The tides were fascinating to me. For, other than my family’s annual excursion to this spot, I had had little exposure to the ocean — despite growing up in New Jersey, just a hour from “the shore.” While my friends would spend their summers and weekends “down the shore” we always went to the mountains to hike and camp. My father’s attitude was that if we were going to go to the ocean, then by God, we were going to camp! And so we did — here, “down east” on my aunt’s coastline.
As a child I was too young to have any awareness of the tides. All I knew then was that sometimes the water was high, and other times the water was low.
Now though I became intrigued by the relationship between the moon and the tides and the remarkable schedule of high and low water. Soon I learned that if you knew the time of the day’s tides, you could pretty much determine the time of tomorrow’s tides; that high tide and low tide were about 6 hours or so apart. That was just amazing — the clockwork of it!
But if ever you lost track of the time of the tides, there was always the annually updated tide chart — an accordian-folded pamphlet printed on thin, durable paper, with a series of minuscule tables mapping out with precision the time of each day’s high and low tides, as well as the exact time of sunrise and sunset. In my aunt’s house the tide chart was tacked near the old cook-stove in the kitchen.
That year June 21st — the summer solstice — was on a Friday, and I was looking forward to celebrating the kick-off of summer at a party with new friends down on the southern tip of the island. After the party, I was planning on sleeping in my coastal tent.
Anticipating a late evening, I went to the corner of the kitchen to study the tide chart and see what time the sun would be setting that evening.
My eyes scanned the numbers, noting that on the Solstice the sun would be setting about one minute later than on the previous day.
But afterwards, within a day or two the sun would be setting one minute earlier again. And the day after that, another minute earlier.
I looked hard at the chart, my finger running down the column for sunset. Each day after the 21st, sunset was a minute earlier.
By July 4th, evening would be a whole quarter-of-an-hour earlier than on my mother’s birthday!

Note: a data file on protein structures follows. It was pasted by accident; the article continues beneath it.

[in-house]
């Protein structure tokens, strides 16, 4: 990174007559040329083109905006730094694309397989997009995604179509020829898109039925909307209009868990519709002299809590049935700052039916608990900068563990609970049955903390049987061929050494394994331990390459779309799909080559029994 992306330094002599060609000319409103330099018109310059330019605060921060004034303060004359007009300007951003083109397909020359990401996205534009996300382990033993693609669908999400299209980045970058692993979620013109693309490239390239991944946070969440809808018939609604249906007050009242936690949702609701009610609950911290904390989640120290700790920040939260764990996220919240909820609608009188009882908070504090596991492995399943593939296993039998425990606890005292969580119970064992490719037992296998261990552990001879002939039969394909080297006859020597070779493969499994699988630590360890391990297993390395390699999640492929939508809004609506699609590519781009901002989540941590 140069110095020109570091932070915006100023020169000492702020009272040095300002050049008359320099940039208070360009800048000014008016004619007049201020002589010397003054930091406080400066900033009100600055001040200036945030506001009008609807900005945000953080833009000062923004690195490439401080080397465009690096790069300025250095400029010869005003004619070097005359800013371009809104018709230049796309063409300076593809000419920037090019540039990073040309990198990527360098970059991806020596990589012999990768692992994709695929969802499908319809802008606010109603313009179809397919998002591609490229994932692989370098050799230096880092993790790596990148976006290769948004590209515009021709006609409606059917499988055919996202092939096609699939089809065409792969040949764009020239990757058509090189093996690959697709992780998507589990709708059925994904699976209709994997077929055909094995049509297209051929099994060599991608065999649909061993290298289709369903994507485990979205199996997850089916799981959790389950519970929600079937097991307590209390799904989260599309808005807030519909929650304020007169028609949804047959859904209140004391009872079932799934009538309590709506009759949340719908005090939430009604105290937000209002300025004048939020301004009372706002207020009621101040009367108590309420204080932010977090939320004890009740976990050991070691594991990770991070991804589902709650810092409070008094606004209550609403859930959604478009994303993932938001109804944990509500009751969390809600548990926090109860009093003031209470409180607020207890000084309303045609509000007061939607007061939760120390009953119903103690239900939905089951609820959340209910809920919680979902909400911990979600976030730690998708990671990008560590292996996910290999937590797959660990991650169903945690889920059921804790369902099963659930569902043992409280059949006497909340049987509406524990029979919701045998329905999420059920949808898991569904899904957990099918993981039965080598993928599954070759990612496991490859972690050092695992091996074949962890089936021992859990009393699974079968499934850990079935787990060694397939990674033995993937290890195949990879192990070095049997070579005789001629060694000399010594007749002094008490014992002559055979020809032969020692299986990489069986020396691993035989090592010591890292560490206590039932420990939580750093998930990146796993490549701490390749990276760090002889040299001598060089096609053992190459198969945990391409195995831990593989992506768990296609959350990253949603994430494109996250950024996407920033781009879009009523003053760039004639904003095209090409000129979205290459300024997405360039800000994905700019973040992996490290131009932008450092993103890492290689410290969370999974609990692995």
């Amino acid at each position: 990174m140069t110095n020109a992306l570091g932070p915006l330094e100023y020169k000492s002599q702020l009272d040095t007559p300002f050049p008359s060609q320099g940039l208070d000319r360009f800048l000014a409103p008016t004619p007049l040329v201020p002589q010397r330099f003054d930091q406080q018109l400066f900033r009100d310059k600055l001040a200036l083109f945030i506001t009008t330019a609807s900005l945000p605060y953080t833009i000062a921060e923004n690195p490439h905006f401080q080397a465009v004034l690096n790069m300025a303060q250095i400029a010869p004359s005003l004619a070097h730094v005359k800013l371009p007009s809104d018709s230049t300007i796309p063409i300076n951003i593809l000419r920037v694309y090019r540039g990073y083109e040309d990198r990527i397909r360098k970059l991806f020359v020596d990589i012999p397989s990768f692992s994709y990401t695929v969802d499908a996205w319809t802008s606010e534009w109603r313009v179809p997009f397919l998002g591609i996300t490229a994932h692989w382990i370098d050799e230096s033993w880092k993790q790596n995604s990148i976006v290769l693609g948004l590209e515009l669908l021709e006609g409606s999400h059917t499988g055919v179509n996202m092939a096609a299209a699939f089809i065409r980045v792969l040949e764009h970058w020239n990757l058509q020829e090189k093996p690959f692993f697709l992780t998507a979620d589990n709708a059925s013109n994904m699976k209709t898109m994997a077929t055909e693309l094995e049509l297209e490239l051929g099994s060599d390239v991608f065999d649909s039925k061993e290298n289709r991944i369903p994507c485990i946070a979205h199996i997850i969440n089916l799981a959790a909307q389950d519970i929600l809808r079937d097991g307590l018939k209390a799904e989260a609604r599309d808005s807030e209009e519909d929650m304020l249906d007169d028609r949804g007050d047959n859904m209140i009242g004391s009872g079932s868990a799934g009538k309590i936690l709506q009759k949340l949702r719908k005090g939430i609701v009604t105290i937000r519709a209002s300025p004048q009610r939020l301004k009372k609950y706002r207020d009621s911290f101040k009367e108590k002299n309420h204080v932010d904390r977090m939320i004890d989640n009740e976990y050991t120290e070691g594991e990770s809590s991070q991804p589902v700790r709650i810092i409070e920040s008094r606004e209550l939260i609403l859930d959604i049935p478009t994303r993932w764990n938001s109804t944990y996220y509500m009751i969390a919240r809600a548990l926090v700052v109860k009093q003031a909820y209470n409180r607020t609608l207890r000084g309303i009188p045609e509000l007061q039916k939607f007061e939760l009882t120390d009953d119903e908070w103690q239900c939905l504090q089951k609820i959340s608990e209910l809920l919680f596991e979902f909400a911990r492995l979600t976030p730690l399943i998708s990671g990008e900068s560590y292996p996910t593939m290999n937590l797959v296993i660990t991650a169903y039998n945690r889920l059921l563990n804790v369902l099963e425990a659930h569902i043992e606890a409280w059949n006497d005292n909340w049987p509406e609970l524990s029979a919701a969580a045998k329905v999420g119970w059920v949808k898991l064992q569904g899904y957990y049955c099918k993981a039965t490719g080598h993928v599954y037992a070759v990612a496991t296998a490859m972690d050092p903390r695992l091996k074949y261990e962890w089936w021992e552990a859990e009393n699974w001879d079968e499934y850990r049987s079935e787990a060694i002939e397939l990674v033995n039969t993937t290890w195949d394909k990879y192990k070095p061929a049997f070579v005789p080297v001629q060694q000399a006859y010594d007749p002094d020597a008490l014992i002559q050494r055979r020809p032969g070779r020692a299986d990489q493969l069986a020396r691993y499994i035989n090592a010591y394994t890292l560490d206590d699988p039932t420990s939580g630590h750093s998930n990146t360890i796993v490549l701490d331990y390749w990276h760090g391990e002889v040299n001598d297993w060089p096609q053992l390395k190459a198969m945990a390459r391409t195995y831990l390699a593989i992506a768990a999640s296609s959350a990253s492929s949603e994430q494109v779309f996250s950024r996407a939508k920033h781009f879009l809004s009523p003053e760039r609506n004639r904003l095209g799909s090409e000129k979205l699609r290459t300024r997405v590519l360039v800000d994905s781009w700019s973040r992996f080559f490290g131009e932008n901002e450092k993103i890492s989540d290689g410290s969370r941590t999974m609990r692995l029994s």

I scanned the column for sunrise. Each day after the 21st, dawn would occur one minute later than the previous day.
It hit me like a tidal wave:
NOOOO! It can’t be!
I was astounded!
As I stood there in the kitchen a wave of embarrassment overtook me I realized the depth of my ignorance.
Sadness at the realization that already the cold dark days of winter were on their way.
I felt crestfallen that Mother Nature had let me down. She was supposed to be protracting summer evenings till September. Surely that was the promise she made to me as a kid, when school let out on the first day of summer, wasn’t it?
That evening of the longest day of the year was winged with melancholy for me.
That was three decades ago, and while I no longer feel melancholy at the summer solstice, I feel, perhaps, a little wistful for those carefree days of youthful summers, no matter they were enjoyed in a daze of ignorance.
Mostly, though, I feel fortunate that I get to witness yet another cycle of these beautiful earthly seasons.
And gratitude. Gratitude that I get to perform a personal solstice ritual that holds meaning for me.
For June 21st remains the day my mother was born — some eight decades ago. And though she died of breast cancer 12 years ago, thoughts of her flood my memory constantly, and on this day especially.
Back when she was struggling to fight her cancer and was in the brutal cycle of harsh chemo treatments, she confided to me:
I’d give anything for a strong cup of black coffee and a glazed donut.
To this day I kick myself for not finding a way to smuggle coffee and donuts to her room, doctor’s orders be damned.
But in my way I try to make up for it.
For every year on her birthday — on the longest day of the year, on the summer solstice — I raise a steaming cup of strong black coffee and a glistening glazed donut to the sun. And on my mother’s behalf…
I savor every sweet, pillowy morsel…
I savor every dark richly roasted sip…
I savor every minute and moment of light.
Teeth marks that perfectly align with the upper jaw of a certain 13-year old mutt….
Thank you for being here and reading my musings.
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Thank you again.
~ Dawn Chandler
Santa Fe , New Mexico